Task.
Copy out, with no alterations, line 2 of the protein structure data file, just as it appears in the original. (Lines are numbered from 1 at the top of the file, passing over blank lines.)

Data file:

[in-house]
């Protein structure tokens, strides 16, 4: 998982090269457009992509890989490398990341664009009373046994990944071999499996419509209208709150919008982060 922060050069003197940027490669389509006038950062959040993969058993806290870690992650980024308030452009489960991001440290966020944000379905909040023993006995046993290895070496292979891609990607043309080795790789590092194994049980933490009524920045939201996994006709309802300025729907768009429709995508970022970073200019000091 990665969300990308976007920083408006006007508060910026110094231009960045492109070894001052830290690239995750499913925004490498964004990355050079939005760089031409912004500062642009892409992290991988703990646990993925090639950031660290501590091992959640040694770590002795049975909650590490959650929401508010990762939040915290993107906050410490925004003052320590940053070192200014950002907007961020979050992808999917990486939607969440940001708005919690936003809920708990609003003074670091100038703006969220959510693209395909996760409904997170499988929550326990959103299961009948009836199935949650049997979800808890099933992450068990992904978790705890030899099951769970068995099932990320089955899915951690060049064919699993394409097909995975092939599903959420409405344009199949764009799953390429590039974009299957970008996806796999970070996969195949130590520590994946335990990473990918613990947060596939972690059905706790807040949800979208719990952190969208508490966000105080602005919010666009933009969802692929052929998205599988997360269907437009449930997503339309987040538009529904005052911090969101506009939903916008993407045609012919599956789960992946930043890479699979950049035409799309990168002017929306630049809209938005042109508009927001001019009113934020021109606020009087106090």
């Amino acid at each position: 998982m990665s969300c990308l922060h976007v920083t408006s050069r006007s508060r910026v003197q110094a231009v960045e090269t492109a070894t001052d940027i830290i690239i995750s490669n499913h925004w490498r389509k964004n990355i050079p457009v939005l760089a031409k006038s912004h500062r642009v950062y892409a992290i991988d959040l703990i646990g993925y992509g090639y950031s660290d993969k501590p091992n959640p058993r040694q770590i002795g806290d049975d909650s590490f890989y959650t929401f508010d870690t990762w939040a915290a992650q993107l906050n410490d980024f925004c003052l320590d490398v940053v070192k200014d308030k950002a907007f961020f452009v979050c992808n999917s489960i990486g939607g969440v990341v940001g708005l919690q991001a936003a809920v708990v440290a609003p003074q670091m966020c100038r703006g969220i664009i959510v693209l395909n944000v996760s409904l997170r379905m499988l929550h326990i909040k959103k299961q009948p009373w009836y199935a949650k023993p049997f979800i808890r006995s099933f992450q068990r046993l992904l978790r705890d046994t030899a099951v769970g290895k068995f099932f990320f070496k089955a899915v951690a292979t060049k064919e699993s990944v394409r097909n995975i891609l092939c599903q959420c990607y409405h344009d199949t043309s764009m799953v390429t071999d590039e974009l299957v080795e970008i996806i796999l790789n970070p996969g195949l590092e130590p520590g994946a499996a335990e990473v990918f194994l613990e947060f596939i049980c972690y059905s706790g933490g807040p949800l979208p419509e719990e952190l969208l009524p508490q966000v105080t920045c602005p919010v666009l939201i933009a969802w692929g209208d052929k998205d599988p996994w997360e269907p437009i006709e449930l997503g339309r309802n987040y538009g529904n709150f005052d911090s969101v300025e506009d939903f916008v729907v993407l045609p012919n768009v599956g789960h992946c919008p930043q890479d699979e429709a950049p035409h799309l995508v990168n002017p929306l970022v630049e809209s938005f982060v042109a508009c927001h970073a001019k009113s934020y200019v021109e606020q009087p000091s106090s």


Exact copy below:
């Protein structure tokens, strides 16, 4: 998982090269457009992509890989490398990341664009009373046994990944071999499996419509209208709150919008982060 922060050069003197940027490669389509006038950062959040993969058993806290870690992650980024308030452009489960991001440290966020944000379905909040023993006995046993290895070496292979891609990607043309080795790789590092194994049980933490009524920045939201996994006709309802300025729907768009429709995508970022970073200019000091 990665969300990308976007920083408006006007508060910026110094231009960045492109070894001052830290690239995750499913925004490498964004990355050079939005760089031409912004500062642009892409992290991988703990646990993925090639950031660290501590091992959640040694770590002795049975909650590490959650929401508010990762939040915290993107906050410490925004003052320590940053070192200014950002907007961020979050992808999917990486939607969440940001708005919690936003809920708990609003003074670091100038703006969220959510693209395909996760409904997170499988929550326990959103299961009948009836199935949650049997979800808890099933992450068990992904978790705890030899099951769970068995099932990320089955899915951690060049064919699993394409097909995975092939599903959420409405344009199949764009799953390429590039974009299957970008996806796999970070996969195949130590520590994946335990990473990918613990947060596939972690059905706790807040949800979208719990952190969208508490966000105080602005919010666009933009969802692929052929998205599988997360269907437009449930997503339309987040538009529904005052911090969101506009939903916008993407045609012919599956789960992946930043890479699979950049035409799309990168002017929306630049809209938005042109508009927001001019009113934020021109606020009087106090």